It’s important to keep in mind, in the wake of Governor Cuomo’s March 20 decision to impose a form of shelter-in-place statewide that would take full effect two nights later that this was not about the coronavirus pandemic spiraling, so much as it was our gaining a better handle on how serious it was.
While the number of cases statewide exceeded 7,000—more than 4,400 of them in New York City—by the time he moved off his initial decision not to take that step, it was less about a surge than a dramatic increase in testing that began Wednesday night and included 10,000 tests done beginning late Thursday.
The ramped-up testing has been accompanied by a growing awareness that younger people, while less-susceptible to the worst effects of the disease, are not invulnerable to it. After the youngest member of the City Council, 32-year-old Ritchie Torres of The Bronx, tested positive for the virus, he lamented from his bed that there was “a false sense of security among young people,” as if nothing really bad could happen to them.
Proof of that mind-set could be seen in interviews with people on spring break in Florida, who said they weren’t sufficiently worried about being infected to curtail their usual carousing in crowds.
Presumably the announcement Thursday night that a 34-year-old Glendora, Ca. man died of the coronavirus a couple of weeks after returning from Disney World delivered a cold slap of reality.
The increased restrictions on people’s movements are expected to reduce the level of risk, even as faster testing ensures that the number of those found to be infected continues to significantly grow. The Governor’s executive order has placed somewhat tighter controls on those who are 70 and older and therefore considered at greatest risk, as well as those with compromised immune systems and/or pre-existing health conditions. They will be required to wear masks when in the company of others and not visit households with multiple people.
Healthy people under 70 will be permitted to make trips to get groceries and medicine and can exercise and walk outside, provided they stay six feet apart from others, as called for under “social distancing.”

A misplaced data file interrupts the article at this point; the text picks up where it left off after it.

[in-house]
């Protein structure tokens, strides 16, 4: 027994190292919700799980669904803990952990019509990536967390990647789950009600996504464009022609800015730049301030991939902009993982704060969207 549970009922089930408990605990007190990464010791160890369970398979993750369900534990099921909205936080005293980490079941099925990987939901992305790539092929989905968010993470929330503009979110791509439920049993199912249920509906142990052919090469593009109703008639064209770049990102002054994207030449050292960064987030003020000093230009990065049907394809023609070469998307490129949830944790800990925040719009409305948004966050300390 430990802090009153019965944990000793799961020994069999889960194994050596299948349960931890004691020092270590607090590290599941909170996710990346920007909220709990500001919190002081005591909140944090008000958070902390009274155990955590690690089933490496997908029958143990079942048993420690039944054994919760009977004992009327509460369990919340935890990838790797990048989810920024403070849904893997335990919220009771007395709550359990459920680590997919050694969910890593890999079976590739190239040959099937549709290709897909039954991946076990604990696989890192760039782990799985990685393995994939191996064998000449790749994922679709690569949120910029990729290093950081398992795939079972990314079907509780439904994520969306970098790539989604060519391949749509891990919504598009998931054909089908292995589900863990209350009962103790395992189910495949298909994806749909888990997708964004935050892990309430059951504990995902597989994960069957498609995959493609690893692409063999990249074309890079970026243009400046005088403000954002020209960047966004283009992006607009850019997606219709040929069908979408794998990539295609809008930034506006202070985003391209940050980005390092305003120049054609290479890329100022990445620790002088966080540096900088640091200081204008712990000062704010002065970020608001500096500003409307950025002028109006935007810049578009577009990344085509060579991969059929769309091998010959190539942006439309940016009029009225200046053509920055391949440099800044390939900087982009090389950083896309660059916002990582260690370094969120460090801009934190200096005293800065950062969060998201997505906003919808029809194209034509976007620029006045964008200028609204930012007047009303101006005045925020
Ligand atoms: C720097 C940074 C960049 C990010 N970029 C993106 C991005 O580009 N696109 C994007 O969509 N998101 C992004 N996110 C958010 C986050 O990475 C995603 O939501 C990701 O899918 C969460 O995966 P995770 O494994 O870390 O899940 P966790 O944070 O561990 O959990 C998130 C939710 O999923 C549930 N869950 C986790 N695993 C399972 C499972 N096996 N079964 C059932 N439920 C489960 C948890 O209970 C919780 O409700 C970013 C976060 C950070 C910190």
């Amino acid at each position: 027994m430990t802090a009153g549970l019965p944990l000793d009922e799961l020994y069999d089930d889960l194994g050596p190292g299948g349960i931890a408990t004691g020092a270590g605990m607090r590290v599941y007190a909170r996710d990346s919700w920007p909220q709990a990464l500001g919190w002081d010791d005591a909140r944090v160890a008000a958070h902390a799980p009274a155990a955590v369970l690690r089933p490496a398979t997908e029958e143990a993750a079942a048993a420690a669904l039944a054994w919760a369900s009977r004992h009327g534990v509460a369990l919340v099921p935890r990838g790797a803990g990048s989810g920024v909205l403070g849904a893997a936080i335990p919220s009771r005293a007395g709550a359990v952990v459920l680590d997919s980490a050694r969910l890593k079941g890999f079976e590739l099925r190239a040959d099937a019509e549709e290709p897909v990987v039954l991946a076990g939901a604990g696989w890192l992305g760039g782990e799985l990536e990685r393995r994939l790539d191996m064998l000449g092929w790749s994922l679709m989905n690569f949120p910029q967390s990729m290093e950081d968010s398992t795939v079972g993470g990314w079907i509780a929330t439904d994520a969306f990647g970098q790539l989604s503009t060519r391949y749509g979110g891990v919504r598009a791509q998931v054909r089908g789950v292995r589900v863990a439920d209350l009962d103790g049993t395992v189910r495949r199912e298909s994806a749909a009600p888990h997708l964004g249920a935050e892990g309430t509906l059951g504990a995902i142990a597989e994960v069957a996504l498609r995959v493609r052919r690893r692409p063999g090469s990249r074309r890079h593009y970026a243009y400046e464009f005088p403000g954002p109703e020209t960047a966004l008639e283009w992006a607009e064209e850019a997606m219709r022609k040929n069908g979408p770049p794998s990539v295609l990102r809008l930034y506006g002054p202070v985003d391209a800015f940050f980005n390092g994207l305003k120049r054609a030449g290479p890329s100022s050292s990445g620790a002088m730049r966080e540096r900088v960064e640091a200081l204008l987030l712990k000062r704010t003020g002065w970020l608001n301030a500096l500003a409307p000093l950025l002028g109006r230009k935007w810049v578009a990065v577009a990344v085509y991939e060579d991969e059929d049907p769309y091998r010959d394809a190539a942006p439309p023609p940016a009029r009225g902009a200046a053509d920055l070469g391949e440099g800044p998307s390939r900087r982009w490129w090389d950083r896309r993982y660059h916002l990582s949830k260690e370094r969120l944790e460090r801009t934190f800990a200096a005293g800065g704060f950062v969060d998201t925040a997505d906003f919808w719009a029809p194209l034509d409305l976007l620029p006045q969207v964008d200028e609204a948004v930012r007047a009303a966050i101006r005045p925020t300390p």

Even as those rules help, first-responders and health-care employees, as well as transit workers who will continue at their jobs, face daunting health challenges. Besides complaints from their unions that they are not being checked for the virus quickly enough—which may subside as the state and city increase their testing capacities—there is a greater concern that they often are not getting adequate protective equipment.
Matters certainly weren’t helped when the Centers for Disease Control and Prevention—after earlier stumbles that held up testing—reversed course on March 10 by advising that if N95 respirators were not available, it was permissible for health-care staff to make do with face masks.
The New York State Nurses Association the following day denounced that decision during a press conference where union officials outlined the greater chance of infection using masks that didn’t provide a full seal to cover their faces completely. The same position was subsequently taken by their counterparts in California, and unions for first-responders ranging from Emergency Medical Technicians to Police Officers here have made the same point in recent days.
PBA President Pat Lynch faulted Mayor de Blasio for not providing the necessary equipment quickly enough. The Mayor has put the onus on the Trump Administration for creating a situation in which he contended hospitals were in jeopardy of running out of vital supplies within just a few weeks. He called on President Trump to activate the military to transport supplies and help in constructing new medical facilities to meet the growing demand, saying angrily, “He should get the hell out of the way and let the military do its job.”
The national administration has belatedly been roused from its sluggish initial response as the crisis began to take shape, and stimulus bills passed by both houses of Congress should help address the considerable economic damage done by so many businesses being shuttered, while others have had to lay off large chunks of their workforces because of their reduced activities.
But urgency remains in getting protective gear to those who depend on it to stay healthy while treating or otherwise assisting persons afflicted with the virus. Mr. Lynch put a human face on their plight in a radio ad talking about the toll the crisis can take on his officers’ families because of their own vulnerability to infection when the cops come home.
What should go without saying is that the first-responders and health-care workers must get the needed equipment because of the vicious cycle that could further threaten the rest of us if large numbers of them become infected and are unable to continue doing their work. Sidelining them weakens our systems for delivering health care by overwhelming the available facilities, and by reducing the number of first-responders available to offer initial treatment and enforce the law at a time when both have become even more important than usual.
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